Bread and the Ballot: The United States and India's Economic Development, 1947-1963

By Dennis Merrill | Go to book overview

Preface

During the early 1970s, as the Vietnam War wound down and I enrolled in college, it became common in academic and political circles to speak of "development" as one of the key issues in "North-South" relations. The developing nations of the south, as they were referred to at the time, pressed the wealthy nations of the north to offer foreign assistance and loans at low rates, reduce tariff barriers, pay more for imported raw materials through commodity price agreements, and compromise with needy nations that nationalized certain foreign-owned industries. In the United Nations the group of seventy-seven -- a coalition of developing nations numbering more than one hundred -- articulated Third World discontent in their call for the establishment of a "New International Economic Order." Inspired by the call to international justice, moved by the urgency of the problem, and sensitive to the growing interdependence of nations, I became interested in development. That interest and concern eventually led me to write this book.

Development can be studied from a vast array of perspectives. Since the end of World War II the term has been bantered about by social scientists, philosophers, political leaders, and bureaucrats. This book explores the many meanings of the word, but focuses upon the development process within the context of United States diplomatic history. It traces the evolution of United States economic aid to India during the darkest days of the Cold War when development for American policymakers became synonymous with the foreign policy of containment. India ranked as one of the largest and most populous of the emerging nations and had declared its intention to remain neutral in the great power rivalry. It ultimately became a major prize in the Soviet-American competition and a recipient of large amounts of aid from both sides.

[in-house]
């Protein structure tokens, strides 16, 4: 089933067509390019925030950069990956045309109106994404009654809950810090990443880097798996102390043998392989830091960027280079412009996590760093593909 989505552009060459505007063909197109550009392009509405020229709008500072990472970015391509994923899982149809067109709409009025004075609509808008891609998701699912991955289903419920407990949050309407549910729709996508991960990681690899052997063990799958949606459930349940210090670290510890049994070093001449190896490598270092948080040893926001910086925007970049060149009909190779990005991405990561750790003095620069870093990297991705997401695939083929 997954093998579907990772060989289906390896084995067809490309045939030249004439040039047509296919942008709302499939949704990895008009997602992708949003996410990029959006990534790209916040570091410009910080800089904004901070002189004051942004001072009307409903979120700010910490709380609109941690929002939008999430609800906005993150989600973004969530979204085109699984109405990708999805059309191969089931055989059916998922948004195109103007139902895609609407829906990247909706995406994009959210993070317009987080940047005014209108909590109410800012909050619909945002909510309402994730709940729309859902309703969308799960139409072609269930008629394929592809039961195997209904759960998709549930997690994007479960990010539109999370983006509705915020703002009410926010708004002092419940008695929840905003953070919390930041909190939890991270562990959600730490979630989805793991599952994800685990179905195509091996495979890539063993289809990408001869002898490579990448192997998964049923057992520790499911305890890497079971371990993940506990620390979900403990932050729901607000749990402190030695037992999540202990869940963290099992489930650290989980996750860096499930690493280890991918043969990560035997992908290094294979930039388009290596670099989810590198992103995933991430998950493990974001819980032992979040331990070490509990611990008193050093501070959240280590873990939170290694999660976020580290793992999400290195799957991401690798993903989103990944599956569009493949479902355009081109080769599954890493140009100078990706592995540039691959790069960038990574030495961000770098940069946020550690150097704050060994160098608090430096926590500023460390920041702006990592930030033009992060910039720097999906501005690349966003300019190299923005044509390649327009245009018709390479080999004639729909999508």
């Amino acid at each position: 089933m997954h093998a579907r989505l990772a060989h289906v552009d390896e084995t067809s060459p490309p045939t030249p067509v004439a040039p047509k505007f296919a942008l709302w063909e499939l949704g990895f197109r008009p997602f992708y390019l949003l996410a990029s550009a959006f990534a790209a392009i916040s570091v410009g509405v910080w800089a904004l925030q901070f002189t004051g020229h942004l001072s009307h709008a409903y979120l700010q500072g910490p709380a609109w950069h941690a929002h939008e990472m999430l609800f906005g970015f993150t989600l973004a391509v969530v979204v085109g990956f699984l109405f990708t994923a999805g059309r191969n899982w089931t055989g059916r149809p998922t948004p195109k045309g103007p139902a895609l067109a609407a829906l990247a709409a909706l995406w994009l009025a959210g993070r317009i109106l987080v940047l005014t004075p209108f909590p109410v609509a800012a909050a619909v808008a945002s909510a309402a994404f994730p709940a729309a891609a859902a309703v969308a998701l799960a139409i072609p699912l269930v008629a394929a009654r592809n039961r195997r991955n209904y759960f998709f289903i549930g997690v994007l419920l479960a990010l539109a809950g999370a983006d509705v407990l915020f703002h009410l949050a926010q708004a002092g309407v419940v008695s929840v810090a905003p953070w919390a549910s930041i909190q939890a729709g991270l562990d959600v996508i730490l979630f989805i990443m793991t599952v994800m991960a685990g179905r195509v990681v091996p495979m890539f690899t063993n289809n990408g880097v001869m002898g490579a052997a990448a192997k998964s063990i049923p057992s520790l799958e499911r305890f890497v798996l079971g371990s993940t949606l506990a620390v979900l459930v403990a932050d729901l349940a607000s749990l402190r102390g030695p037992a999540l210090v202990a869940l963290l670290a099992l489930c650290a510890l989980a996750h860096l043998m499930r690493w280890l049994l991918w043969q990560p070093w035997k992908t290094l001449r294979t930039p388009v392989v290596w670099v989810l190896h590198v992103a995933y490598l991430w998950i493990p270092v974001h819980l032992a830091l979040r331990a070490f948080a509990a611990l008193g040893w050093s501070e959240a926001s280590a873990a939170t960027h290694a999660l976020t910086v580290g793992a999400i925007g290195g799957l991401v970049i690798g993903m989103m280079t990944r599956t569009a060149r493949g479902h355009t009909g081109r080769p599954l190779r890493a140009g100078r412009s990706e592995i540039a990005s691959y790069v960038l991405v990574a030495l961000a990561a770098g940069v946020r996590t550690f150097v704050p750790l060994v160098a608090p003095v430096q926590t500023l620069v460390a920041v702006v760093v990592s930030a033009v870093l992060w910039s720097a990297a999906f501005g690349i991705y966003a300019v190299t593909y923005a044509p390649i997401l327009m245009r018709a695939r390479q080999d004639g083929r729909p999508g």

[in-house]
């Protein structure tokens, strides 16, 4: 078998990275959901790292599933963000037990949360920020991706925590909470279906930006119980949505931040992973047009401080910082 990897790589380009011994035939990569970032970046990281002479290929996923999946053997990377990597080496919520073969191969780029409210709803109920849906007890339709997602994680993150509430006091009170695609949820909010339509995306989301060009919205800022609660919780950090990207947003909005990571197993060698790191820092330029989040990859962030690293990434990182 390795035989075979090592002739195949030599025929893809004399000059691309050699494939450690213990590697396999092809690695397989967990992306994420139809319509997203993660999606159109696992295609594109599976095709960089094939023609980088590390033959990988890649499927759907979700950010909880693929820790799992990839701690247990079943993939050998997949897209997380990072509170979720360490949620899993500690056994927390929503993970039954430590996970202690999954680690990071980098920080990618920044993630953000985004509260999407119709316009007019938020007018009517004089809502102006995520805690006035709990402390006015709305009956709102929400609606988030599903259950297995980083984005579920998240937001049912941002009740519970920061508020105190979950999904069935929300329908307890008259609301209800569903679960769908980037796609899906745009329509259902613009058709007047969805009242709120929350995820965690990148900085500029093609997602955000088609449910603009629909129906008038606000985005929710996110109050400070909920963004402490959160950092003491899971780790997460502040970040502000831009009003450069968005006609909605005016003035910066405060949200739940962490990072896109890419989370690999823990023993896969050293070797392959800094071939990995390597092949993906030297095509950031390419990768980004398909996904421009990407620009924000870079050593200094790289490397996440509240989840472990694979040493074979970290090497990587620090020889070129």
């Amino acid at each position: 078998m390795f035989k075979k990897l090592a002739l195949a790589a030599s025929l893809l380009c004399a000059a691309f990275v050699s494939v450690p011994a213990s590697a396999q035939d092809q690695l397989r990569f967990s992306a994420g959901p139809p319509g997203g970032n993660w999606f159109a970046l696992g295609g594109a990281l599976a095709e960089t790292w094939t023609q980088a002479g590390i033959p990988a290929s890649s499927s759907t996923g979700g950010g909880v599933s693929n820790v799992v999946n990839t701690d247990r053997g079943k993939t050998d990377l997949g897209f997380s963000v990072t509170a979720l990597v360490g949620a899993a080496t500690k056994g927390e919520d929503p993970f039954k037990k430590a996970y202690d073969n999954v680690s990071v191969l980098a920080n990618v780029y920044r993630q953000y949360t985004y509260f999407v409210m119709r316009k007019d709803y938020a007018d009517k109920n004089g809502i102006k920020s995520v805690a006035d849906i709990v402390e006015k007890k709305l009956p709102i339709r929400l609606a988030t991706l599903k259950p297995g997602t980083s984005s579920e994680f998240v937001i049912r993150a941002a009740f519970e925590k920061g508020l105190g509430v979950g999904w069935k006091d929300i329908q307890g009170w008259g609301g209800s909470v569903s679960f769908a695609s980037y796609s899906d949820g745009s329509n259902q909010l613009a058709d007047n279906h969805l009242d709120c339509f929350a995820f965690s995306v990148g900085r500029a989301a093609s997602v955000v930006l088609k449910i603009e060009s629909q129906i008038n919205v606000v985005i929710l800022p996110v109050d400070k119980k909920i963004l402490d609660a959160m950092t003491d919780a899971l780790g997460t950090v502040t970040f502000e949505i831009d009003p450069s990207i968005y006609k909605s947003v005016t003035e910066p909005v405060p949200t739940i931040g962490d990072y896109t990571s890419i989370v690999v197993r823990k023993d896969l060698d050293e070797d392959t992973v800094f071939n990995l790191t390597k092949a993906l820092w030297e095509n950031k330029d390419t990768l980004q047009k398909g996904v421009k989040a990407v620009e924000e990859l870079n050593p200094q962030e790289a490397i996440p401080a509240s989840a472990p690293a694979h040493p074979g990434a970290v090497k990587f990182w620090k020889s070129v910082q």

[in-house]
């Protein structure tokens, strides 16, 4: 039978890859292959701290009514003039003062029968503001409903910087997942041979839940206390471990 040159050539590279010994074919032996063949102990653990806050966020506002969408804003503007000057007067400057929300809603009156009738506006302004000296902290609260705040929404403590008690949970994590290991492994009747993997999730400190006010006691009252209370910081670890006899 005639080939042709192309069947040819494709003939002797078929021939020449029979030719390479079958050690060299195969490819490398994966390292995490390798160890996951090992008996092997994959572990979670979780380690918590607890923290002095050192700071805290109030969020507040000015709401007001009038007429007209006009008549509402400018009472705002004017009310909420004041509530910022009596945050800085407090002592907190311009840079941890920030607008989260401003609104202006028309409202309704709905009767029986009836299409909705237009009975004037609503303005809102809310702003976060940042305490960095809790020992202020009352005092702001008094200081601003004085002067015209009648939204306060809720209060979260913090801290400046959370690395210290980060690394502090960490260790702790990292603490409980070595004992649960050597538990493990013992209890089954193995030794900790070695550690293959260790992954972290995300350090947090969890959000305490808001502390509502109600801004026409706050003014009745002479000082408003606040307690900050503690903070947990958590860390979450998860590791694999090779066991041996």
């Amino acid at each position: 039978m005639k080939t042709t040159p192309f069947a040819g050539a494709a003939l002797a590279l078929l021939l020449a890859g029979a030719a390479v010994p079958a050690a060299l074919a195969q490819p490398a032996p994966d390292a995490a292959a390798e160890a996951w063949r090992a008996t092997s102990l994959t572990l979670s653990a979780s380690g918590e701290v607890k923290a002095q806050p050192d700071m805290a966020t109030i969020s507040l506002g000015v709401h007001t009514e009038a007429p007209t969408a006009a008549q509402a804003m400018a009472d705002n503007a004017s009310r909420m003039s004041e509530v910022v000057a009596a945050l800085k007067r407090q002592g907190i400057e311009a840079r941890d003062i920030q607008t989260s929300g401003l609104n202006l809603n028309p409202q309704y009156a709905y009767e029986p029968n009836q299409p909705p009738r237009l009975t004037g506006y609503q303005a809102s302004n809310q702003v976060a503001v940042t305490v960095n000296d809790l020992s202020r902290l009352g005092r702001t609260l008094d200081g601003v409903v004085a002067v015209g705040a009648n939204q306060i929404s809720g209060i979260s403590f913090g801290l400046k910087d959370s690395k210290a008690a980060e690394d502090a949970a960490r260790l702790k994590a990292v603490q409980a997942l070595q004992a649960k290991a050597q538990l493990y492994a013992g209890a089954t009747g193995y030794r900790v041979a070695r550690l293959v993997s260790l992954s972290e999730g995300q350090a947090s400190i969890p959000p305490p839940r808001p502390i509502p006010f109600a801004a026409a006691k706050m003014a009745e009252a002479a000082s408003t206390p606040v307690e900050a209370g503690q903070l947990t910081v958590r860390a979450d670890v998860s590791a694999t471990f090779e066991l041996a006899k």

The book derives its title in part from the fact that India has, for the past forty years, maintained the "world's largest democracy." Although the phrase is misleading and not to be interpreted literally, India has struggled over the years to achieve development through democratic means -- an uncommon experience in the non-Western world. The title is also drawn from a speech delivered by President Dwight D. Eisenhower in early 1959, at a time when development diplomacy was coming into its own. Speaking

-xi-

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Bread and the Ballot: The United States and India's Economic Development, 1947-1963
Table of contents

Table of contents

  • Title Page iii
  • Contents vii
  • Illustrations ix
  • Preface xi
  • One - Introduction: American Developmentalism And India 1
  • Two - A Missed Opportunity, 1947-1950 19
  • Three - War and Aid, 1950-1951 47
  • Four - A Matter of Priorities, 1951-1953 75
  • Five - A Changing Cold War, 1953-1956 102
  • Six - Take-Off, 1957-1961 137
  • Seven - Jfk and India's Development Decade, 1961-1963 169
  • Eight - Conclusion 204
  • Notes 213
  • Selected Bibliography 257
  • Index 271
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